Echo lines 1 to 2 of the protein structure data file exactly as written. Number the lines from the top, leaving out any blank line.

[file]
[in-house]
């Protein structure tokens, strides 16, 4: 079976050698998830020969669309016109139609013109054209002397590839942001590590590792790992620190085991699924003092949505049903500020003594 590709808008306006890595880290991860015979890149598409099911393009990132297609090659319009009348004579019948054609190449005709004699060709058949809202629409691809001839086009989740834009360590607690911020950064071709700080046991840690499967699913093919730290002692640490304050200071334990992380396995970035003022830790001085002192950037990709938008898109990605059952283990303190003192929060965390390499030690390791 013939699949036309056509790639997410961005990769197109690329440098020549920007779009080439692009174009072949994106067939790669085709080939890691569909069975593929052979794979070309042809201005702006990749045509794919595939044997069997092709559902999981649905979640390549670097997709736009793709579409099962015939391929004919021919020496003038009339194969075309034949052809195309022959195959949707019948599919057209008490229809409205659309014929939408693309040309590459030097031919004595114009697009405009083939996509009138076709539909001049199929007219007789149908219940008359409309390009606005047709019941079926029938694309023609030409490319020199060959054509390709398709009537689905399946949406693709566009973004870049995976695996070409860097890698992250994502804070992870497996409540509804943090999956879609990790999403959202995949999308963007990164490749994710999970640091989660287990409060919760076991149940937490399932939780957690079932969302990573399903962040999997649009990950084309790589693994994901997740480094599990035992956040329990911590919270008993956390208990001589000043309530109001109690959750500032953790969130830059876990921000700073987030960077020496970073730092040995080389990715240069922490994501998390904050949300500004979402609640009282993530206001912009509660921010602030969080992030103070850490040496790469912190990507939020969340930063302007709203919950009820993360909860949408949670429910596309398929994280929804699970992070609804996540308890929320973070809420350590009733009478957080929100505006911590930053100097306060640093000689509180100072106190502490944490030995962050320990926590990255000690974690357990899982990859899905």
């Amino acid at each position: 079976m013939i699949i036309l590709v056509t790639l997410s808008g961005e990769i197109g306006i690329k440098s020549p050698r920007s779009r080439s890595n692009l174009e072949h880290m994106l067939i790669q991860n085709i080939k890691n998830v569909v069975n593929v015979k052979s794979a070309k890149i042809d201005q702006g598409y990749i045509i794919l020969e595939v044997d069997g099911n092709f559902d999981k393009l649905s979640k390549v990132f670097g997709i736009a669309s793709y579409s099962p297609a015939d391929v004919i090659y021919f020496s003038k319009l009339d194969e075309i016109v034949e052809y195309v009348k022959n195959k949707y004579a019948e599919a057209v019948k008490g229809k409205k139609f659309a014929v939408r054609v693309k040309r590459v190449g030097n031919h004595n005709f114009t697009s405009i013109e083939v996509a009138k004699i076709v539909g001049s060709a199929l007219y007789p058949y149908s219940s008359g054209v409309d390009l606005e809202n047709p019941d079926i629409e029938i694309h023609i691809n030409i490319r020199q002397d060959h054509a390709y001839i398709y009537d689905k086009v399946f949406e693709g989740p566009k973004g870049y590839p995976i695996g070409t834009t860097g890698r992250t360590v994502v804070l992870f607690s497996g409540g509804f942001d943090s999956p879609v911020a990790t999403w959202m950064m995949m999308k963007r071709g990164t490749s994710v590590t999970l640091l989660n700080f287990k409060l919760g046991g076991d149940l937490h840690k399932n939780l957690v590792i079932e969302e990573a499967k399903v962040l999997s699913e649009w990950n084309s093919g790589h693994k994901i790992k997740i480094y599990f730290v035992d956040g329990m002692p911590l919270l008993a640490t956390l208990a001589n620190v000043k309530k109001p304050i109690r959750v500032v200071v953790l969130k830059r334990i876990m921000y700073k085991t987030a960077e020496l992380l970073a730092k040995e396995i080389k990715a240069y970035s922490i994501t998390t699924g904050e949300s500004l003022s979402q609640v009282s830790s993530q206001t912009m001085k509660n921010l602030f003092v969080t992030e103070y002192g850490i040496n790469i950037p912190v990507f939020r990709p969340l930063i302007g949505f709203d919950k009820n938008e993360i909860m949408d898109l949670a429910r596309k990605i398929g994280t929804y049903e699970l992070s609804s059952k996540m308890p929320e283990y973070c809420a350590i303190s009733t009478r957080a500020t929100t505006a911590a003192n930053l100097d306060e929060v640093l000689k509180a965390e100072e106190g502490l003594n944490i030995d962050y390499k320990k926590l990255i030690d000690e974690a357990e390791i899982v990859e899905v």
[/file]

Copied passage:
[in-house]
């Protein structure tokens, strides 16, 4: 079976050698998830020969669309016109139609013109054209002397590839942001590590590792790992620190085991699924003092949505049903500020003594 590709808008306006890595880290991860015979890149598409099911393009990132297609090659319009009348004579019948054609190449005709004699060709058949809202629409691809001839086009989740834009360590607690911020950064071709700080046991840690499967699913093919730290002692640490304050200071334990992380396995970035003022830790001085002192950037990709938008898109990605059952283990303190003192929060965390390499030690390791 013939699949036309056509790639997410961005990769197109690329440098020549920007779009080439692009174009072949994106067939790669085709080939890691569909069975593929052979794979070309042809201005702006990749045509794919595939044997069997092709559902999981649905979640390549670097997709736009793709579409099962015939391929004919021919020496003038009339194969075309034949052809195309022959195959949707019948599919057209008490229809409205659309014929939408693309040309590459030097031919004595114009697009405009083939996509009138076709539909001049199929007219007789149908219940008359409309390009606005047709019941079926029938694309023609030409490319020199060959054509390709398709009537689905399946949406693709566009973004870049995976695996070409860097890698992250994502804070992870497996409540509804943090999956879609990790999403959202995949999308963007990164490749994710999970640091989660287990409060919760076991149940937490399932939780957690079932969302990573399903962040999997649009990950084309790589693994994901997740480094599990035992956040329990911590919270008993956390208990001589000043309530109001109690959750500032953790969130830059876990921000700073987030960077020496970073730092040995080389990715240069922490994501998390904050949300500004979402609640009282993530206001912009509660921010602030969080992030103070850490040496790469912190990507939020969340930063302007709203919950009820993360909860949408949670429910596309398929994280929804699970992070609804996540308890929320973070809420350590009733009478957080929100505006911590930053100097306060640093000689509180100072106190502490944490030995962050320990926590990255000690974690357990899982990859899905």